Sleeping Bear Dunes is a family favorite and the best thing about it is that it’s right on the California / Oregon Coast. We had heard that this area was “off the beaten path” for rock climbing and other adventure seekers, but we were thrilled to discover that was true! What a great location! There are over 60 routes to climb, so if you’re the adventurous type, you can start right away. It’s also not far from Grants Pass or the famous Mount Shasta ski resort.
The first time we went to the Sleeping Bear Dunes National Lakeshore, we didn’t think we’d like it. But we did, and we loved it! My wife, on the other hand, said that she thought it was one of the nicest spots she’d ever been to. That’s because it’s so close to the beautiful Canadian/American border. It’s also very close to the famous Napa Valley wine country and the beautiful Yountville wineries.
One of our favorite things about camping at the Sleeping Bear Dunes National Lakeshore is that it’s so close to all the wonderful things we love about this area. If you take a drive up the eastern rim of the lake, you’ll see amazing cliffs with waterfalls and amazing mountains. There are beautiful lakes, rivers, mountains, forests and all kinds of wildlife. You can go hiking, boating, fishing, cycling, swimming, etc. And, since it’s so close to so many great things, you can easily spend a couple of days at the campground without getting bored! That’s why it’s a really good idea to take your sleeping bear dunes camping trip during the summer when the weather’s warm and rainy.
You might be surprised to know that there is a difference between the North American version of Sleeping Bear Dunes National Park and the Canadian version. In the North American version, you get to camp only in the forest. The people who run the park call it an ecological preserve because you don’t get to mingle with the big cats or other wildlife. But, if you want to experience true moose and bear viewing, you’ll find the best places to do it in Canada. It’s called the Sleeping Bear Dunes camping park because it was where the last North American moose herd stopped over a century ago.
When it comes time to choose a campsite, you need to check out the camping grounds in the U.S. and in Canada first. Then, you’ll want to check out the sites available at the two Canadian parks, the Sleeping Bear Dunes, and the Yountville campground. For example, at the U.S. site, you can hike in the woods, go through a cave, view a mountain waterfall, and even fish. You can even take a boat ride along the Yountville River and have a picnic at one of its many overlooks. On the other Canadian Parks, you’ll enjoy boating on the Great Glen River, hiking in beautiful forests, taking a helicopter tour of the park, fishing in several of its streams, and lounging in your camp-fire chair on a blaring late evening.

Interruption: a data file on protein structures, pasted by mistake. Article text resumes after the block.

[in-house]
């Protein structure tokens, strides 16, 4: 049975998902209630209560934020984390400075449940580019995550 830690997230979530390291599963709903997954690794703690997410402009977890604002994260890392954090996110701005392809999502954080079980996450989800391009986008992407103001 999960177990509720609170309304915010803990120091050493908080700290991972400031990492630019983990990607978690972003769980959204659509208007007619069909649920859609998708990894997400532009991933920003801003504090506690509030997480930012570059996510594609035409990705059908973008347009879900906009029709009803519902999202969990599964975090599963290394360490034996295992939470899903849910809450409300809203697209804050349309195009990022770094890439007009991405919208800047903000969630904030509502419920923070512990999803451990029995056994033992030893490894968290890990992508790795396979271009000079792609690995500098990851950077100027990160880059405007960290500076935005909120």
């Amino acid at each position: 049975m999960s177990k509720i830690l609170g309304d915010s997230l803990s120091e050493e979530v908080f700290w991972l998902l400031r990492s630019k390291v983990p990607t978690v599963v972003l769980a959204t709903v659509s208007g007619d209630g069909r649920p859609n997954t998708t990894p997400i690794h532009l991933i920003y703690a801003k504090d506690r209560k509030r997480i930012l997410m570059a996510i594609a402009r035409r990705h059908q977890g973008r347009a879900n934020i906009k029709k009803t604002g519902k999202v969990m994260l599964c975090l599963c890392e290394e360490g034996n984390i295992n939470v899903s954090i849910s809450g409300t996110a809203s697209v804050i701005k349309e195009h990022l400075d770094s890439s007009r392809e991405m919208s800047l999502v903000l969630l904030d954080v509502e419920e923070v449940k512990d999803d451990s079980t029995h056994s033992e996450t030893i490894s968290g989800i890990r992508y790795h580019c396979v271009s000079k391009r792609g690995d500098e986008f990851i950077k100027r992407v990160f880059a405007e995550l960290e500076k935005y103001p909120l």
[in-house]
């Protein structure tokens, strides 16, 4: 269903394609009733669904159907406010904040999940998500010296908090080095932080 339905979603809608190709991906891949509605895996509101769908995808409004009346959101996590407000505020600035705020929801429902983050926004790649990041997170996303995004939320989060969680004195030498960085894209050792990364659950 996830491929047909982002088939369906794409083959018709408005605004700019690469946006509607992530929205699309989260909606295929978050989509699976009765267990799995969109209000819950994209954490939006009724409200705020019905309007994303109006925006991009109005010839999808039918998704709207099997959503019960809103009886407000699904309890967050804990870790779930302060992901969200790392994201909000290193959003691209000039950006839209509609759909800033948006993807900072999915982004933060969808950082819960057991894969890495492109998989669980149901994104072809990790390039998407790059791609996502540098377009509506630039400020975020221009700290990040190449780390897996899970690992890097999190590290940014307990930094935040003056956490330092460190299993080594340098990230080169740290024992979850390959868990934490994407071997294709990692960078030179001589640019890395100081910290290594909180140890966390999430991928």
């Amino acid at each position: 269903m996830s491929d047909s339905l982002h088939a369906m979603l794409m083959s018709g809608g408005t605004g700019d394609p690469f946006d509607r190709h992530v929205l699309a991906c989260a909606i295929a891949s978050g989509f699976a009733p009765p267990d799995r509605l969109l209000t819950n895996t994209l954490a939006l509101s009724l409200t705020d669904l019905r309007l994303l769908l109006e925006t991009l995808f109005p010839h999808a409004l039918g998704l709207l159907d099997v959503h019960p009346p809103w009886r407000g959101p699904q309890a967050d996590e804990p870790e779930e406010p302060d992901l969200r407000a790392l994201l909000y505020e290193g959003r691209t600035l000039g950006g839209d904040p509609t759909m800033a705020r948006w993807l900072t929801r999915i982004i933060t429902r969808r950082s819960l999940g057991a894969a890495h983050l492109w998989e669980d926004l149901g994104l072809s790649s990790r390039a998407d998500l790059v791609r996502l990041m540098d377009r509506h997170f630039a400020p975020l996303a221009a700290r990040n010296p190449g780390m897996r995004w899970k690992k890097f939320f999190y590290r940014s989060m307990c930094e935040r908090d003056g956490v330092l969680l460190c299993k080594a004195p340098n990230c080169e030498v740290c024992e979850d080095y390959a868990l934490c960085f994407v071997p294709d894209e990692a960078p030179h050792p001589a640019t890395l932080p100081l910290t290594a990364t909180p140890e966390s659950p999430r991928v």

As for places to stay in Canada, there are numerous options. You can stay at one of the many hotels dotting the main dune climb in Sleeping Bear, which includes Royal Gramma’s Hotel and the Adirondack Campsite. These campgrounds provide modern amenities like running hot and cold water, electricity hookups, and showers. If you prefer, you can stay at one of the many hotels dotting the camping areas of Sleeping Bear, which include the Grand Casino Hotel, The Ramada Inn and the Grantville Inn, and the Outlet Mall. These campgrounds also offer modern amenities, such as free Wi-Fi, cable TV, modern beds, and toilets with running water.
Another great place to stay is at one of the many sleeping accommodations around Sleeping Bear, such as at the Lake Campground. Here you’ll find comfortable cabins, bathrooms, and a variety of services, such as swimming, boating, hiking, and canoeing. At the Lake Campground, you’ll even find a dumpsite for your equipment and other camping items. For those who like to do a little bit of farming in the outdoors, the Sleeping Bear Dunes Campgrounds offers some great fields for you to practice your farming skills and take some field trips to see some of the native plants and flowers.
As for things to bring along when camping in Canada, you’ll need to include plenty of batteries for your lights, a first aid kit, bug spray, sunscreen, rainwear, a tent or rucksack for camping, a campsite map, a portable stove, or chimney, and cooking supplies, like firewood. Although all these items are allowed in camping in Canada, bear in mind that in most campgrounds, electrical and gas lines are not allowed. The good news is that, as long as your stay in the National Park is only for a few nights, all these supplies will be provided. If you’re worried about security at the campground, then you should bring some Canadian cash or credit card to purchase your food and beverages. In addition, you may want to bring along your cell phone, as well as an emergency radio to call out in case of an emergency. Finally, don’t forget to bring your camera!